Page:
USAID has sought out attracting tour operators focused on experiential and adventure travel. It has partnered with the Smithsonian Institution to develop the destination’s cultural heritage. Investments in visitor infrastructure for cultural and archaeological sites like better roads, hiking trails and boardwalks throughout the country are also being planned.

The agency has zeroed in on six communities for more focused destination development. “They typically don’t have a destination marketing organization structure,” said Mackenzie. “We are looking at how we work with destinations and innovate and harness the capacity in those communities. If it won’t be a DMO, what will it be?”

Working with industry and community stakeholders to develop sustainable models has eaten up the first year of the project. “Pretty much the first year has been dedicated to stakeholder engagement,” said Mackenzie.

The agency wants to avoid the common mistake international development agencies make of not developing a plan that outlasts their exit. “Often the experts come in, make a plan, off they go and the plan sits around,” said Mackenzie. With stakeholder input, plans have been drawn up to develop visitor infrastructure and promotional efforts.

USAID’s work in the first year underscores the 2022 Skift Megatrend “Communities Are No Longer Spectators in Travel.”

One group of stakeholders that have proven a challenge to work with is the dominant resort community. Many in the group view the attempt at marketing diversification as “turning away from our bread and butter, resort tourism,” said Chris Seek, CEO of Solimar International, a sustainable tourism consultancy which works with USAID on Visit Tunisia.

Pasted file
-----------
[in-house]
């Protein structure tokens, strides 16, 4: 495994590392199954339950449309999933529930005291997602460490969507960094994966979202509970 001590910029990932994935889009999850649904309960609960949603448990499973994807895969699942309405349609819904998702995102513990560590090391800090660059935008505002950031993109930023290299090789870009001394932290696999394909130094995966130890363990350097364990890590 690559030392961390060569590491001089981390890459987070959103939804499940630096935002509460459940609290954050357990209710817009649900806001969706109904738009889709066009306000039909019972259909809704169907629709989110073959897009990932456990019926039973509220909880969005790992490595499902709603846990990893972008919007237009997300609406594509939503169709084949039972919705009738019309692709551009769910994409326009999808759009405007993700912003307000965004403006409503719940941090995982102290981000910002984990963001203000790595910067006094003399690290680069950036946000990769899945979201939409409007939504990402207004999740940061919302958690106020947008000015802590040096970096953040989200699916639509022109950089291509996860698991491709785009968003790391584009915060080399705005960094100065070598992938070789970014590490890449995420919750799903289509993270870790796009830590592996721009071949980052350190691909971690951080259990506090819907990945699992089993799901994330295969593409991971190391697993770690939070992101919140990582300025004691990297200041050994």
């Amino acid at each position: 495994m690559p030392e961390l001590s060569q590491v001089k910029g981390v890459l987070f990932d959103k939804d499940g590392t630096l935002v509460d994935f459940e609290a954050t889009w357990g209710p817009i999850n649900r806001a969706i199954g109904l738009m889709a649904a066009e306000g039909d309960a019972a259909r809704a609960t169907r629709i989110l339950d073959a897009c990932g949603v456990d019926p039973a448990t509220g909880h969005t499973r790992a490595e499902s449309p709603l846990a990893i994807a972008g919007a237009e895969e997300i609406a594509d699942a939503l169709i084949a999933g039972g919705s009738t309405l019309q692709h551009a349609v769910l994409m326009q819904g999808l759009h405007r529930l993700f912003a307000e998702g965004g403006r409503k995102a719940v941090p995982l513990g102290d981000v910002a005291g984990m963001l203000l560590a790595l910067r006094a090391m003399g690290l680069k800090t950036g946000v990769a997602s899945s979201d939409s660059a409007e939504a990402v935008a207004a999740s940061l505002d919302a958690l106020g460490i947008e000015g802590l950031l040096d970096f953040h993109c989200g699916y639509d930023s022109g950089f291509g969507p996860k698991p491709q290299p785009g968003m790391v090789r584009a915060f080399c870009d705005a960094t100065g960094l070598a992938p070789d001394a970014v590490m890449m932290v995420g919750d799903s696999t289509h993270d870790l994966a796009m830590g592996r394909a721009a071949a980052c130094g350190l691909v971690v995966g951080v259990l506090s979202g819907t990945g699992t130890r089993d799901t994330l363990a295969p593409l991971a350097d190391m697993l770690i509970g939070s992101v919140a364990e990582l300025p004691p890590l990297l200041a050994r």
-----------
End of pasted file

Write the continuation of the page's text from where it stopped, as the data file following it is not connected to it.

Resort stakeholders have a lot of influence and power in the country’s tourism industry, said Overseas Adventure Travel Tunisia’s Abichou.

“We have to constantly try to remind them it’s not about turning away,” added Solimar’s Seek. “It’s about making your destination more competitive because you have things that other beaches don’t offer.”


Read more from Skift’s Tags: beachesgovernmentinternational tourismmiddle easttunisia


Cascading climate risks & options for resilience and adaptation in the MENA

Cascading climate risks & options for resilience and adaptation in the MENA

In the summer of 2022, cascading climate risks and options for resilience and adaptation in the MENA are evident for all to witness. A write-up by deserves to be looked at again, and every word in it is worth this trouble. It is a report on the southern face of the Mediterranean Sea and its northern facade.   

There has been a lot of information on the disruption to Earth’s freshwater cycle exceeding the safe limit in the MENA region, but this ultimately is well rounded as it was reported on all aspects of the environment in the same region today.

Here is a summary.


This report assesses the current situation and future projections of possible and likely biophysical climate impacts in the MENA region, based on a literature review, news articles and CASCADES climate impact data analysis.

Cascading climate risks and options for resilience and adaptation in the Middle East and North Africa

Climate change is a shared challenge for the MENA and European regions